Q. As part of the gut remodel of a 1940 house near Houston, Texas, we installed 3/4-inch rigid foam over the exterior wall sheathing, followed by vinyl siding. On the interior, we exposed the 2x4 studs and installed fiberglass batts. Then we installed 1/2-inch foil-faced rigid foam followed by drywall. In that climate, will these “foam sandwich” walls trap moisture?

A.Joe Lstiburek, an engineer and principal with Building Science Corp. in Westford, Mass., responds: Installing a vapor barrier on both sides of a wall is never a good idea in any climate. In the Houston climate, a vapor barrier should be located on the exterior, so your choice of exterior foam sheathing was a good one. The concern is the foam sheathing you installed on the interior.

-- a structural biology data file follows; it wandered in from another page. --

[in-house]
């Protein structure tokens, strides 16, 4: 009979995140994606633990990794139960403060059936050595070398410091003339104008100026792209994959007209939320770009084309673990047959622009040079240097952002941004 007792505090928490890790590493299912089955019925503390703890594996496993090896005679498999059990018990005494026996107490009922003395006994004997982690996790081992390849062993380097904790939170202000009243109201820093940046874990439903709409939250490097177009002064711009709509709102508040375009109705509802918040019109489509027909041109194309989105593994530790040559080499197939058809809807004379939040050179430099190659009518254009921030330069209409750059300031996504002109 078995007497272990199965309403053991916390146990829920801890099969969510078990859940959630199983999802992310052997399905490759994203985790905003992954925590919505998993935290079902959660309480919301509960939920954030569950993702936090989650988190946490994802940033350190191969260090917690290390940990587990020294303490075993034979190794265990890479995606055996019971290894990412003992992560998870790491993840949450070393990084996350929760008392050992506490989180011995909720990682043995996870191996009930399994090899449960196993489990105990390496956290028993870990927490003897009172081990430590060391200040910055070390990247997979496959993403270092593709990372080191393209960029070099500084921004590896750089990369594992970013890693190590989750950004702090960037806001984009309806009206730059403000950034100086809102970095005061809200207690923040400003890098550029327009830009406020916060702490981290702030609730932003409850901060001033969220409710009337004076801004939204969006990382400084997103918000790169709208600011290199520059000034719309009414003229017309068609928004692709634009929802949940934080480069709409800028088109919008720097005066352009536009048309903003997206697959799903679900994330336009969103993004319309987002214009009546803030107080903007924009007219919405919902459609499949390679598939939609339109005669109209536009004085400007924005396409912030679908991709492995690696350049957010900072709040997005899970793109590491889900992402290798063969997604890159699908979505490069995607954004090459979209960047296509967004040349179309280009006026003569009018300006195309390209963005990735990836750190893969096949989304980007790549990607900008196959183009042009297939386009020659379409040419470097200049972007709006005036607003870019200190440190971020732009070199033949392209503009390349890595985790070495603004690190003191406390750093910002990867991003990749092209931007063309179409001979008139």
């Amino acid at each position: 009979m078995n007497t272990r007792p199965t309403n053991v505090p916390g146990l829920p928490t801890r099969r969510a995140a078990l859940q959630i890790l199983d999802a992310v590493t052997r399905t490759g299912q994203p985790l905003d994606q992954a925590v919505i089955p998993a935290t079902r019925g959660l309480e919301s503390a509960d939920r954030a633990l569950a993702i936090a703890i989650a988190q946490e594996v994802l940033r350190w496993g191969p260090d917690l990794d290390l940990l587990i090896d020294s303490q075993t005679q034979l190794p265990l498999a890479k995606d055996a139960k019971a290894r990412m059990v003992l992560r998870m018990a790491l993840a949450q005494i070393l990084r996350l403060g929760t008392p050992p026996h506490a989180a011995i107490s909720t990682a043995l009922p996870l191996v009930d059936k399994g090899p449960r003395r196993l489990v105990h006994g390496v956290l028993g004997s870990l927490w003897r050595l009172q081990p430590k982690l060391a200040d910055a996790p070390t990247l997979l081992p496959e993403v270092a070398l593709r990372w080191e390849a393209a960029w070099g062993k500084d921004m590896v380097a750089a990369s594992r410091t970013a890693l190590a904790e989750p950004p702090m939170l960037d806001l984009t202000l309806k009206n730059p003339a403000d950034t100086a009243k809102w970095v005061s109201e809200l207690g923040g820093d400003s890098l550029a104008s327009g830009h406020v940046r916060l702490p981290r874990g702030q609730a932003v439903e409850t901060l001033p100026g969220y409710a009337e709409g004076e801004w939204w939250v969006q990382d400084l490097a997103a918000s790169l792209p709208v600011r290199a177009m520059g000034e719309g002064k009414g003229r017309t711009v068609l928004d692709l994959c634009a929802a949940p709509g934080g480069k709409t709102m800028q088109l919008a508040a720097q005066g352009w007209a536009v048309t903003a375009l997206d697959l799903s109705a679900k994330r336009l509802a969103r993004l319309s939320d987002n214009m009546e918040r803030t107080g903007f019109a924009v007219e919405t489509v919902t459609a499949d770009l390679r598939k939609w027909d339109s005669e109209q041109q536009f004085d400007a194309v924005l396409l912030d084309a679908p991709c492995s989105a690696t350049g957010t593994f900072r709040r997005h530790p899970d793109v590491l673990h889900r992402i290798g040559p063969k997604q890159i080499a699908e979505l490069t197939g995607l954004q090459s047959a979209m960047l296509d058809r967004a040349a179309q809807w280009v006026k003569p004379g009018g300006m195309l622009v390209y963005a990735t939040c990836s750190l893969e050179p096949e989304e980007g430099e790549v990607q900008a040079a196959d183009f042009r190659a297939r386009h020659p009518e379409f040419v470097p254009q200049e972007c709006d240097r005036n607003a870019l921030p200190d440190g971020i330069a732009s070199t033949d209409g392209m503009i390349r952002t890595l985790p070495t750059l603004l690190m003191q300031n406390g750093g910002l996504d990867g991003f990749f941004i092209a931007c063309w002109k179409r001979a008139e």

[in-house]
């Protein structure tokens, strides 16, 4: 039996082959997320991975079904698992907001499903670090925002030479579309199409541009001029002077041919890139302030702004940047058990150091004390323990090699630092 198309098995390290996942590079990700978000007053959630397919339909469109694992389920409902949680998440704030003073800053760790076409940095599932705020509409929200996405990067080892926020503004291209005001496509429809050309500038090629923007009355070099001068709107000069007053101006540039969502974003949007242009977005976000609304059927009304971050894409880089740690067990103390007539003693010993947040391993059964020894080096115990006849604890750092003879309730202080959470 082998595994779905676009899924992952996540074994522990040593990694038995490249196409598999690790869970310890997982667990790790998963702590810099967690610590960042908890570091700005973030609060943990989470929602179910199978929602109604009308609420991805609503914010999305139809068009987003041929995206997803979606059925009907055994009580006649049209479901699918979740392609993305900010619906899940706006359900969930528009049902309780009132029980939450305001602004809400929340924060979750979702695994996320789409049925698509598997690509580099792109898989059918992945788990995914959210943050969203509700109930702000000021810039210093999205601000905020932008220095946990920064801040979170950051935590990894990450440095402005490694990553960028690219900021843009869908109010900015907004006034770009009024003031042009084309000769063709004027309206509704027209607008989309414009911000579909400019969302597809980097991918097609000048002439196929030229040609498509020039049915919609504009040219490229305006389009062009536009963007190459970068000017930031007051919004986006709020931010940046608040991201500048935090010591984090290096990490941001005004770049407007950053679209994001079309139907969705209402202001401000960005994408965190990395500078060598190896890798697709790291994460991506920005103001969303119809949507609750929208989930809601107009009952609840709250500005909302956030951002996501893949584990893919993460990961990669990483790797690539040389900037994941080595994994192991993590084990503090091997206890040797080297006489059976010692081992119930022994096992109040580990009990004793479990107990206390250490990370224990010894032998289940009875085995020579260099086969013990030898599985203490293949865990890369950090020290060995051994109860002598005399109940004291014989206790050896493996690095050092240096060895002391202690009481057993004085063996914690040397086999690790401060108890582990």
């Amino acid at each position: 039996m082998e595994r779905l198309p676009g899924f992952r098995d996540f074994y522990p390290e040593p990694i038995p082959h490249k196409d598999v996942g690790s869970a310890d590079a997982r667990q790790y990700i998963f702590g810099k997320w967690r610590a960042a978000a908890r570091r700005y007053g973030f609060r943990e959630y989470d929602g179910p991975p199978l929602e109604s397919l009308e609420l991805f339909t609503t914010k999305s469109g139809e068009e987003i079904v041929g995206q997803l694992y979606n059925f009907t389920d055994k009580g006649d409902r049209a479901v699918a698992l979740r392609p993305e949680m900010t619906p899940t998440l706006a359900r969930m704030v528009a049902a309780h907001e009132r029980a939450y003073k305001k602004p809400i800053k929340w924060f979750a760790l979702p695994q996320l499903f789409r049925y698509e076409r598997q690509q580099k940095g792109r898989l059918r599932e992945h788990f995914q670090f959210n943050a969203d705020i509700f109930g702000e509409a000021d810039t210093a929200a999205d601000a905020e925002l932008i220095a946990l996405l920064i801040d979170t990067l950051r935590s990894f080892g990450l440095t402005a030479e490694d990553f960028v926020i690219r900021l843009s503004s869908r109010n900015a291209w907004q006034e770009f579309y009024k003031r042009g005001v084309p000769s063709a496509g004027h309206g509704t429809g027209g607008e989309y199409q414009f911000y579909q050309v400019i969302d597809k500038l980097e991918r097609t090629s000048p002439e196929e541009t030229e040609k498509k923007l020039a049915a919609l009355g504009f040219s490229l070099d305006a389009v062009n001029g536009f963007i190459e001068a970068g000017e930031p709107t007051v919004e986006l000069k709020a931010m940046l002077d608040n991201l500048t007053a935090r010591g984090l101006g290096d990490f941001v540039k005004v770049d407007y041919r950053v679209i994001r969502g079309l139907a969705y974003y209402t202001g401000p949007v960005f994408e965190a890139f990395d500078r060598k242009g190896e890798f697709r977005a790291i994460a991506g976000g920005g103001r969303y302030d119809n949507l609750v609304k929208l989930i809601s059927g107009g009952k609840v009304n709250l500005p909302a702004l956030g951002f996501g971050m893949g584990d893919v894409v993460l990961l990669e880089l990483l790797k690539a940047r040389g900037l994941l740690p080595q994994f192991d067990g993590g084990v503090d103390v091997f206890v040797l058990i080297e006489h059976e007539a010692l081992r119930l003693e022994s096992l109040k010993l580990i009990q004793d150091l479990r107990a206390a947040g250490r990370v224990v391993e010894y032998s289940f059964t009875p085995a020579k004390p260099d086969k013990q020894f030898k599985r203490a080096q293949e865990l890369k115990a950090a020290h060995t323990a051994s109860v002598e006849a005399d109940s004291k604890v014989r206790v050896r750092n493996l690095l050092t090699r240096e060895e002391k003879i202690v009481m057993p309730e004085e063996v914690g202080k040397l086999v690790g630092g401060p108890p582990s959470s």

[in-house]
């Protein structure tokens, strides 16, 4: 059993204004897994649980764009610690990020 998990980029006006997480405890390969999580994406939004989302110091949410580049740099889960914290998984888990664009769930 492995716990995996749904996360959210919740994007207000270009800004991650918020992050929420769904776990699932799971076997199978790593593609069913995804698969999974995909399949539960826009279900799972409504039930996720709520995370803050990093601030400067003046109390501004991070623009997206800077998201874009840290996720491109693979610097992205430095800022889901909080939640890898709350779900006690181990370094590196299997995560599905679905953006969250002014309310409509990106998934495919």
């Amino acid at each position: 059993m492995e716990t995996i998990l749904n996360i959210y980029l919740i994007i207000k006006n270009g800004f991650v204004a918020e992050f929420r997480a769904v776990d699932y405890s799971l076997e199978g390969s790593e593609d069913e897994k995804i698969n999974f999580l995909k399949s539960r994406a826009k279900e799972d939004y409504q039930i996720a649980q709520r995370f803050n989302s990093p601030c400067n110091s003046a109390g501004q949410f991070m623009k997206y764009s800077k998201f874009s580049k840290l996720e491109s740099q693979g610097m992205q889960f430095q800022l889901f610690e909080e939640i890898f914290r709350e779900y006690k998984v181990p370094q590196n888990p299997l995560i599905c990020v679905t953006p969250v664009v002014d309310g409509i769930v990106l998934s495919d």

The good news is that because of the thermal resistance of the interior foam, the wall cavity will rarely be below the dewpoint temperature of the exterior air (see “Psychrometric Chart,” below). The bad news is that if moisture ever gets into the wall — say, due to a window leak or negative pressure caused by leaky attic ductwork — it won’t be able to get out easily.

Should you take the foam sheathing off of the inside? That’s a hard question. I say don’t. If possible, watch the walls over the next few years; each year, cut open a small hole in several spots and look. If you did a careful job with exterior rain control and window and duct installation, the walls probably won’t develop mold. If you get mold, you know what to do. But don’t build a wall this way again, okay?

A psychrometric chart provides the dewpoint for any given air temperature and relative humidity. Say you have a relative humidity of 50% at 70°F. On the horizontal scale, locate the air temperature and move up to the curve that represents 50% relative humidity. Then move left to the saturation curve and down to find the dewpoint — 50°F in this case.